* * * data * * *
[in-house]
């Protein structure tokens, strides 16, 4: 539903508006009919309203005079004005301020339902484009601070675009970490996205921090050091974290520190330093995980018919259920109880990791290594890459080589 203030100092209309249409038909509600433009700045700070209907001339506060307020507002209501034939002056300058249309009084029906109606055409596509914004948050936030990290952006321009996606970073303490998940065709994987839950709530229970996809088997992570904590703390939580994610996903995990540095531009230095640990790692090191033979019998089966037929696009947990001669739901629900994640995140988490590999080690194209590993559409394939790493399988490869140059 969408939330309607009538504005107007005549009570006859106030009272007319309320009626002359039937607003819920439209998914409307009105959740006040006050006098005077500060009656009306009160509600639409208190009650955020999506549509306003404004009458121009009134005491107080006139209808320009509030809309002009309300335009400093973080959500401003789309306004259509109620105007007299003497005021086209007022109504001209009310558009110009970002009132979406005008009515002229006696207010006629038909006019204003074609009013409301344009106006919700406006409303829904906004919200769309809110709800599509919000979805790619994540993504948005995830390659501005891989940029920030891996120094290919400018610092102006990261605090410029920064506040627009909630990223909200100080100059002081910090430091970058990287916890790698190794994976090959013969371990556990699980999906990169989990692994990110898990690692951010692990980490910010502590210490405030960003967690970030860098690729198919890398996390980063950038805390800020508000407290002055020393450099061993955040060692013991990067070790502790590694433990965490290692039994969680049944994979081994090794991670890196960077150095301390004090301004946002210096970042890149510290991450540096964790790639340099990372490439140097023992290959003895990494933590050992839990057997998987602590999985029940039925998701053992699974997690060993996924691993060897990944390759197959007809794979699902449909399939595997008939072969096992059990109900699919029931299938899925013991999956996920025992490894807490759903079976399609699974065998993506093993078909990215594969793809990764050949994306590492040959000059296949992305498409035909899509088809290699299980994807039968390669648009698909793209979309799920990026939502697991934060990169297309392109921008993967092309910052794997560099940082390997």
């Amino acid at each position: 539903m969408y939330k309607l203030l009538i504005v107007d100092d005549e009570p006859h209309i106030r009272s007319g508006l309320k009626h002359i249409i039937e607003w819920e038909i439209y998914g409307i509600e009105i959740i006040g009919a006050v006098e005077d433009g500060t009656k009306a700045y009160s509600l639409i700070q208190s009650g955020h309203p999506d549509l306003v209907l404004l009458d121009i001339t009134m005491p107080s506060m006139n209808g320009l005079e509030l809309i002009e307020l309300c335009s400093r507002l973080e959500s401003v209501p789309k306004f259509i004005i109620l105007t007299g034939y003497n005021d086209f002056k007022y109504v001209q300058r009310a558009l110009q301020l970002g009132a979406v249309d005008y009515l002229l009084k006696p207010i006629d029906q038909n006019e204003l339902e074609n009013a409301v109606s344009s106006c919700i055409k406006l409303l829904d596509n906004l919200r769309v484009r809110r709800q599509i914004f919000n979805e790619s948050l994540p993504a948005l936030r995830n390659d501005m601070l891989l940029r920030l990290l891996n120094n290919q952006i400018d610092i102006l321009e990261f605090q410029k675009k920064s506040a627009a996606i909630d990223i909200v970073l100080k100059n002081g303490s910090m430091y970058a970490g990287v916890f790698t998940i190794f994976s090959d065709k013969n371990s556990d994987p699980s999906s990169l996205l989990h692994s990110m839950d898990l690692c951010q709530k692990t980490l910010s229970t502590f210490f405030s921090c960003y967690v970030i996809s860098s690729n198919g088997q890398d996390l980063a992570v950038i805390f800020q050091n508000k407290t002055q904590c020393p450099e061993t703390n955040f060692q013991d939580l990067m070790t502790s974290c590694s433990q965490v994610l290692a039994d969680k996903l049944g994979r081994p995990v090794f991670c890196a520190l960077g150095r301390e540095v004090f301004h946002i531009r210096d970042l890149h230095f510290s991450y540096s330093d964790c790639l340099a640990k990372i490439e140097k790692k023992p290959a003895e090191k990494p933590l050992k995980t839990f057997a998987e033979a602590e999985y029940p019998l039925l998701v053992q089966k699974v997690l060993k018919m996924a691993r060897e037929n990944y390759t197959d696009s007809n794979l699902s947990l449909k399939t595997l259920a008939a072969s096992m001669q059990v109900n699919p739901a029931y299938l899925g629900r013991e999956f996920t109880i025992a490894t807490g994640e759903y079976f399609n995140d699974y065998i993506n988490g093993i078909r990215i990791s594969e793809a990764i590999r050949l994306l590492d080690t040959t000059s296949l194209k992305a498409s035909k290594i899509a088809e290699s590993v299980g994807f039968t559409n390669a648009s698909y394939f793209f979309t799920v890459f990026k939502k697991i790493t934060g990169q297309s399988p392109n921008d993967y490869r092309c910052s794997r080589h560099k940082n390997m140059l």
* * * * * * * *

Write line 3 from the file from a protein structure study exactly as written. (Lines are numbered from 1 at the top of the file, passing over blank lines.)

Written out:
């Amino acid at each position: 539903m969408y939330k309607l203030l009538i504005v107007d100092d005549e009570p006859h209309i106030r009272s007319g508006l309320k009626h002359i249409i039937e607003w819920e038909i439209y998914g409307i509600e009105i959740i006040g009919a006050v006098e005077d433009g500060t009656k009306a700045y009160s509600l639409i700070q208190s009650g955020h309203p999506d549509l306003v209907l404004l009458d121009i001339t009134m005491p107080s506060m006139n209808g320009l005079e509030l809309i002009e307020l309300c335009s400093r507002l973080e959500s401003v209501p789309k306004f259509i004005i109620l105007t007299g034939y003497n005021d086209f002056k007022y109504v001209q300058r009310a558009l110009q301020l970002g009132a979406v249309d005008y009515l002229l009084k006696p207010i006629d029906q038909n006019e204003l339902e074609n009013a409301v109606s344009s106006c919700i055409k406006l409303l829904d596509n906004l919200r769309v484009r809110r709800q599509i914004f919000n979805e790619s948050l994540p993504a948005l936030r995830n390659d501005m601070l891989l940029r920030l990290l891996n120094n290919q952006i400018d610092i102006l321009e990261f605090q410029k675009k920064s506040a627009a996606i909630d990223i909200v970073l100080k100059n002081g303490s910090m430091y970058a970490g990287v916890f790698t998940i190794f994976s090959d065709k013969n371990s556990d994987p699980s999906s990169l996205l989990h692994s990110m839950d898990l690692c951010q709530k692990t980490l910010s229970t502590f210490f405030s921090c960003y967690v970030i996809s860098s690729n198919g088997q890398d996390l980063a992570v950038i805390f800020q050091n508000k407290t002055q904590c020393p450099e061993t703390n955040f060692q013991d939580l990067m070790t502790s974290c590694s433990q965490v994610l290692a039994d969680k996903l049944g994979r081994p995990v090794f991670c890196a520190l960077g150095r301390e540095v004090f301004h946002i531009r210096d970042l890149h230095f510290s991450y540096s330093d964790c790639l340099a640990k990372i490439e140097k790692k023992p290959a003895e090191k990494p933590l050992k995980t839990f057997a998987e033979a602590e999985y029940p019998l039925l998701v053992q089966k699974v997690l060993k018919m996924a691993r060897e037929n990944y390759t197959d696009s007809n794979l699902s947990l449909k399939t595997l259920a008939a072969s096992m001669q059990v109900n699919p739901a029931y299938l899925g629900r013991e999956f996920t109880i025992a490894t807490g994640e759903y079976f399609n995140d699974y065998i993506n988490g093993i078909r990215i990791s594969e793809a990764i590999r050949l994306l590492d080690t040959t000059s296949l194209k992305a498409s035909k290594i899509a088809e290699s590993v299980g994807f039968t559409n390669a648009s698909y394939f793209f979309t799920v890459f990026k939502k697991i790493t934060g990169q297309s399988p392109n921008d993967y490869r092309c910052s794997r080589h560099k940082n390997m140059l």